Glamour in the Suburbs
Designer Nikki Rosenthal makes an attention-getting debut with a family home that combines elegance and comfort
In the bucolic hamlet of Chappaqua in Westchester County, New York, a 6,500-square-foot house serves as the impressive showcase for high-impact interiors by designer Nikki Rosenthal. “They wanted a little glam, a bit of a tailored feel,” says Rosenthal of her clients, whose shingled four-bedroom home has more of a Hamptons vibe than the surrounding properties. But rather than adhering to strict stylistic decrees dictated by the structure’s exterior or the decor characteristic of the area’s stately homes, this house is filled with rooms that suit its residents’ every need and mood—quite the feat considering that the family consists of a working couple and two small boys, who have access to even the most formal spaces. “I wanted the children to be as comfortable as the parents,” says Rosenthal, founder of New York City–based Bespoke Interior Design. “No room is off-limits.”
The ten-month decorating project focused on giving each space a particular sensibility, along with a vital thread of personality that binds them together. The dining room’s black lacquer walls, for example, open onto a luminous white hallway hung with brightly colored abstract art, which in turn is located near a living area done in hushed darker tones of gray. “It’s this mix of contrasts that makes the environment more interesting,” says Rosenthal.
Perhaps most unexpected is the husband’s office, meant to evoke the calming mood of a barn from his childhood in Alabama. The floors, walls, and ceiling are paneled in reclaimed wood; a steel desk and vintage leather Knoll chair embody the sleekness of the rest of the home while providing a pleasing juxtaposition to the burlap shades with rope details on the row of windows behind. “He wanted a totally separate [mood],” acknowledges Rosenthal. Similarly organic in style, the master bedroom features a custom-made cerused oak four-poster bed dressed with crisp linens.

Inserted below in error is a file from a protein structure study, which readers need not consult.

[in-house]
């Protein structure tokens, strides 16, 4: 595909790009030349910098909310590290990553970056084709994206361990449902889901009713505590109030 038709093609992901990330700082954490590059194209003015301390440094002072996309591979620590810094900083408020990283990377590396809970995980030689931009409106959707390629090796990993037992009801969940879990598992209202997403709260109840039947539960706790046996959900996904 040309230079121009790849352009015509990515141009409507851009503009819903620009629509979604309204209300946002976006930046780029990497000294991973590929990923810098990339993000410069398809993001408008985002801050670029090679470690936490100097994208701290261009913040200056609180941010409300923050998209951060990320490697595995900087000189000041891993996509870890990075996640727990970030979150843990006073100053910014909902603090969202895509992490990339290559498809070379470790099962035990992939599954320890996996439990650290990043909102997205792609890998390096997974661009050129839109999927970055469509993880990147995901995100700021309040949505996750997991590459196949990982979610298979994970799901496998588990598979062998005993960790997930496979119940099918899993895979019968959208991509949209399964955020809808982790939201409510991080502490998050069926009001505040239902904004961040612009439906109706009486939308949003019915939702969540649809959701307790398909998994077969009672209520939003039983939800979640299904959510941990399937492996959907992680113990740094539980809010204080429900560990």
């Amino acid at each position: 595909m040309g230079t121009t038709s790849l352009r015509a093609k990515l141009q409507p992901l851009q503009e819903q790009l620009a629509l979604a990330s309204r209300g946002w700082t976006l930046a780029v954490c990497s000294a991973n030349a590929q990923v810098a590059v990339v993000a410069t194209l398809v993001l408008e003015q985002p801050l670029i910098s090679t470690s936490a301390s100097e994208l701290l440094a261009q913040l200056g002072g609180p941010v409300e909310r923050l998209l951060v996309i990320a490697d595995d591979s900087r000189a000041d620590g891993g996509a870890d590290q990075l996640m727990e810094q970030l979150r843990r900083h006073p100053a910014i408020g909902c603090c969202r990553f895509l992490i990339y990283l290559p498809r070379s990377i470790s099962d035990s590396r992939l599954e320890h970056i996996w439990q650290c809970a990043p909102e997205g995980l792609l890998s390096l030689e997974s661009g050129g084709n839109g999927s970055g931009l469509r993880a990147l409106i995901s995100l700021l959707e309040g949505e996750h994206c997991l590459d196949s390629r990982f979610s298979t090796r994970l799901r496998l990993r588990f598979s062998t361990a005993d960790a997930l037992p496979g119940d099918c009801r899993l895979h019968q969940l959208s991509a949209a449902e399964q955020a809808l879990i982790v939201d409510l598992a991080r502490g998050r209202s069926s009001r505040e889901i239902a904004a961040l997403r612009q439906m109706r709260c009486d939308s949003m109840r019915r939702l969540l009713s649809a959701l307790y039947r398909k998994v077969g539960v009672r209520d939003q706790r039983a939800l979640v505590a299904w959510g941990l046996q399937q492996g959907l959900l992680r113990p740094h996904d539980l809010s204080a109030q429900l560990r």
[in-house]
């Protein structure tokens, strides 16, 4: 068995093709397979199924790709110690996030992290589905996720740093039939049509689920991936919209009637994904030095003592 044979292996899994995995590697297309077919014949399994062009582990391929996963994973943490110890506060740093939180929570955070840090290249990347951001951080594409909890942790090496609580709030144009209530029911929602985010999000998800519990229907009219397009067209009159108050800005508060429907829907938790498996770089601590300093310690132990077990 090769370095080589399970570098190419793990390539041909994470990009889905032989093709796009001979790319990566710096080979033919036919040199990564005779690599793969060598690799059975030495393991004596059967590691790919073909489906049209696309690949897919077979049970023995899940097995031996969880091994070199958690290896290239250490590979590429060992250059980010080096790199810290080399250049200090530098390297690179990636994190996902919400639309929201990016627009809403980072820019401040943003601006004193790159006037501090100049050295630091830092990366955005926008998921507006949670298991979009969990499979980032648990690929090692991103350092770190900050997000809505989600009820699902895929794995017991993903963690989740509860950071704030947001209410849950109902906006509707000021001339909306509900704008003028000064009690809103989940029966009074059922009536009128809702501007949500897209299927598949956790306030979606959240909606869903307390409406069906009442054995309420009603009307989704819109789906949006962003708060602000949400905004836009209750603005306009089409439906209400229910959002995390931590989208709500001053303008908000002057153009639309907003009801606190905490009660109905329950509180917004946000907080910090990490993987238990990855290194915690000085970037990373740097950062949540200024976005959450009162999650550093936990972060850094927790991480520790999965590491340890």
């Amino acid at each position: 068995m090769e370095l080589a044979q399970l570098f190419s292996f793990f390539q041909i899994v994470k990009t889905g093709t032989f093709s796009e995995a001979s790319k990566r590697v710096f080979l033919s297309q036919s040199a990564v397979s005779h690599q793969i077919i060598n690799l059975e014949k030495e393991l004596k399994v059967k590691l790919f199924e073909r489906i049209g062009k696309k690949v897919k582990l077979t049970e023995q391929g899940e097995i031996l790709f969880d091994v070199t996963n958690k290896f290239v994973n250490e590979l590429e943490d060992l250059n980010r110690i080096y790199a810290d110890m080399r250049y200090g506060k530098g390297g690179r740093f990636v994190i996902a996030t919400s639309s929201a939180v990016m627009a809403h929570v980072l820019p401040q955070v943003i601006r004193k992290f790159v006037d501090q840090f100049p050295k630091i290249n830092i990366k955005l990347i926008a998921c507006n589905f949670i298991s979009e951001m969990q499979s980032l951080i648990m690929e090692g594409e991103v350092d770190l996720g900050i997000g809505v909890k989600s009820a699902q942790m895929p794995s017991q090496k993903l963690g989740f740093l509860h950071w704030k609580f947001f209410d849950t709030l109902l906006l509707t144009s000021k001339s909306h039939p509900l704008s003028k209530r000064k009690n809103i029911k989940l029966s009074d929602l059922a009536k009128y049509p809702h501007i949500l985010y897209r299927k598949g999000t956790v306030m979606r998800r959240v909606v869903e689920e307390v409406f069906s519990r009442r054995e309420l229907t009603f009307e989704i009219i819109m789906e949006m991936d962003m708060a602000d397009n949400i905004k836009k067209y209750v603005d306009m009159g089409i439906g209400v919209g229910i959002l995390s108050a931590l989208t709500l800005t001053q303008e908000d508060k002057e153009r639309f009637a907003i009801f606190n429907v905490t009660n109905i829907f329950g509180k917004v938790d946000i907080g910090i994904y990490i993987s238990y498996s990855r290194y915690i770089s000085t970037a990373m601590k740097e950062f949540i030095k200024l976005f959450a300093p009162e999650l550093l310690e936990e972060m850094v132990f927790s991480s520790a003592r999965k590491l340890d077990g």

Rosenthal, who is known for a contemporary aesthetic mixed with jewel-like vintage details, kept durability in mind throughout. “We tied in some luxurious pieces and fabrics, but overall it feels like a family home,” she says. “Every piece is comfortable—you can really sit in the dining chairs.” The snakeskin klismos chair and parchment-hued cocktail table in the living room are located near an “indestructible” mohair sectional. “It’s important for everyone in the family to use all the spaces and not feel restricted,” adds Rosenthal. This is especially true in the eat-in kitchen nook, which features a rare Le Corbusier chandelier, marble-top Saarinen table, and 1970s chrome chairs upholstered in leather for easy cleanup.
Rosenthal wanted the boys to have a say in decorating their spaces. “I asked about their favorite colors, what they love to do, so that everyone gets excited,” she says. The enthusiasm from each family member is “the best feeling, I’ll be honest. It gets me excited. You’re brought into their world and asked to create something so personal—it’s a big responsibility.” One of her signatures is the use of multiple textures in the same color family—a foolproof way to approach decorating, she believes, even for non-professionals. Other tips to try include textile accents: “a textured blanket in a neutral color, or a sheepskin that you buy at an affordable price and throw over a chair. Elements like that that are cost-effective and can transform a space.”
Because the design process results in many lasting friendships, Rosenthal makes a point of visiting clients a year and a half after projects wrap. “It feels good when you see how much they respect and love their home, how much care and appreciation they have for it,” she says. “The biggest compliment is to watch the kids run around and realize that it’s OK—nothing will happen! They can live their normal life and be comfortable. That makes me happy to see.”